Bottles, pills and potions

Currently on the project I’m documenting a whole pile of medicines form the 1950’s and 60’s – mostly but not exclusively medications in tubes and creams, something that simply doesn’t exist in the pre-war items.

Now it’s all a bit hand wavy, as the old boy seems never to have thrown anything out – we even have empty bottle of Johnnie Walker from the 1950’s – we can date it securely due to the label style and lack of a royal warrant sticker, but obviously he must have thrown out stuff that was useless.

However, on the basis of what I’ve documented so far I think we can make the following generalisations:

Pre world war 1:

  • Medications mostly made up from materia medica and mostly plant based.
  • Some patent medicines such as cough cures

Between the wars:

  • The gradual appearance of packaged medicines, mostly in pill form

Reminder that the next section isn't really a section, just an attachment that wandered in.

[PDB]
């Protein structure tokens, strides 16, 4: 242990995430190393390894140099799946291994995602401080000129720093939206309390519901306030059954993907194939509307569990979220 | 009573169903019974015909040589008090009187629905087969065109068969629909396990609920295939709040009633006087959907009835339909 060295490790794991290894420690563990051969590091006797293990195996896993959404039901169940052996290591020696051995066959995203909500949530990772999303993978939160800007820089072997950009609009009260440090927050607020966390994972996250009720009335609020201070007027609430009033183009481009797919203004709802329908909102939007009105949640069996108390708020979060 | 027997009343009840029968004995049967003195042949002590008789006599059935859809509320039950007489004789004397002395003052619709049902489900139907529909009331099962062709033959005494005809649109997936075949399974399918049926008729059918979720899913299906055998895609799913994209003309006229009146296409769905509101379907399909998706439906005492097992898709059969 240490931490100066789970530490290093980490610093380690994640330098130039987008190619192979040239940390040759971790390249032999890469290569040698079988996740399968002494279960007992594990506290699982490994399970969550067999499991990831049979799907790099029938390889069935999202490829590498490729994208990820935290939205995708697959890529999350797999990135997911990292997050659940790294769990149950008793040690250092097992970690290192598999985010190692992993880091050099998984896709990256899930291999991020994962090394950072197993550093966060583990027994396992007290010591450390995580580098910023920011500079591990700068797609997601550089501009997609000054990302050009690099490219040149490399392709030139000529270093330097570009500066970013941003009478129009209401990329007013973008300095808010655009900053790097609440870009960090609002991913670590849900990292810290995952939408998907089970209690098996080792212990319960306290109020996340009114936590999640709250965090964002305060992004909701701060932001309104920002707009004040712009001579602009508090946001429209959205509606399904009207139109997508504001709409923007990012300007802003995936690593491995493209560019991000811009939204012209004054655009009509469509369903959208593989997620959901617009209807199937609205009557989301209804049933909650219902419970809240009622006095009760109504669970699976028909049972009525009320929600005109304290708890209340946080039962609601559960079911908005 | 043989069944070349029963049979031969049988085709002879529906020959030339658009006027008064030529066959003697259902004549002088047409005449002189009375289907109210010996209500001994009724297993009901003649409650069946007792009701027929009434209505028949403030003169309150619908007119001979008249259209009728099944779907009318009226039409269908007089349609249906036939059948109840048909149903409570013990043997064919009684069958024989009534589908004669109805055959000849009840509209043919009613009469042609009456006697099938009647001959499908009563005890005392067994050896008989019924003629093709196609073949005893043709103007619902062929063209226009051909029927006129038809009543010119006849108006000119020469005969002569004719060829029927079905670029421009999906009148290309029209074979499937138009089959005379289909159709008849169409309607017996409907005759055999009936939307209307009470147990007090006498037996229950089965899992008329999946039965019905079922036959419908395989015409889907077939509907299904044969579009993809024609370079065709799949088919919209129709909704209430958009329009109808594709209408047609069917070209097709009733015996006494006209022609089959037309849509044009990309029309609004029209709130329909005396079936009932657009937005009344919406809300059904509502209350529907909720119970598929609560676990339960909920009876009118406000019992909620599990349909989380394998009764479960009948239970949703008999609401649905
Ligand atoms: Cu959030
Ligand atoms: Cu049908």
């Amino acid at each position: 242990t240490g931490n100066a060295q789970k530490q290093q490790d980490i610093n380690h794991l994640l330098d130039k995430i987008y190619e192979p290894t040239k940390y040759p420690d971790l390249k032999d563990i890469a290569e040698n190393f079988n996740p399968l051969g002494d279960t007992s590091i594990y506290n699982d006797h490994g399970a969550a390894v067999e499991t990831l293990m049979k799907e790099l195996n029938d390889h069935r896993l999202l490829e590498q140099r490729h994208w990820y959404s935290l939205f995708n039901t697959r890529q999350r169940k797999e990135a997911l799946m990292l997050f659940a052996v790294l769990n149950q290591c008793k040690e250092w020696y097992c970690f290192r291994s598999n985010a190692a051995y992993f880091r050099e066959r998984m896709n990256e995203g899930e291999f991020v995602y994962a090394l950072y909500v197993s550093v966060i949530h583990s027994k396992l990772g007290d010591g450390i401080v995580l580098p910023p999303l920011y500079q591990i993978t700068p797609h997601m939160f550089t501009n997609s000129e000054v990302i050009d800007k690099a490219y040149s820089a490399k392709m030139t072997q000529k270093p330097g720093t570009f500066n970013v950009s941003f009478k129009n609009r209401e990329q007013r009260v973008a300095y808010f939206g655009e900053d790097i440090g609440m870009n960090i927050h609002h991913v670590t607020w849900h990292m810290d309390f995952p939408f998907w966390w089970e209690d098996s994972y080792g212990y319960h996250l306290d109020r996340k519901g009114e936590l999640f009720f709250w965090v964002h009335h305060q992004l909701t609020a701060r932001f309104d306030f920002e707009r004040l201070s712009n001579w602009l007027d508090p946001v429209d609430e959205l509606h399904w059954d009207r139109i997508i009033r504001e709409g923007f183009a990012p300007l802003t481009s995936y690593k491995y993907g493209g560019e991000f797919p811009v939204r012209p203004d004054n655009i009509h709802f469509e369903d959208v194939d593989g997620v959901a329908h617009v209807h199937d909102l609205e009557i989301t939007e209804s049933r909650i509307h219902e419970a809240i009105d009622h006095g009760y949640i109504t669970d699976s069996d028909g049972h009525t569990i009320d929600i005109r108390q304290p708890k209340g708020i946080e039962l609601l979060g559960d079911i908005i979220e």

• The appearance of homeopathic medications for retail sale
  • The appearance of early vitamin like supplements such as liver pills and Pink pills for pale people

After world war 2:

  • Vitamins and multivitamins for retail sale
  • Most perscription medicines packaged, if only in big ‘trade’ size bottles
  • Ointments and creams usually in metal tubes
  • Medicines with antibiotic contents

And of course an increasing consolidation of the pharmaceutical industry. Old Mr Dow of course locked the door for the last time in 1968, so later developements, such as medicines in bubble packs, or the disappearance of film in the early part of this century don’t show up.

What is interesting is that our modern fixation with vitamin pills goes back a long way – certainly to the mid 1950’s …

[update 08 August 2018]

Having spent the last two or three days documenting a whole pile of suppository based medications, most of which date from the 1950’s, we perhaps tend to forget that suppositories predated pills and gelatine capsules as a way of ingesting medication ….

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About dgm

Former IT professional, previously a digital archiving and repository person, ex research psychologist, blogger, twitterer, and amateur classical medieval and nineteenth century historian ...
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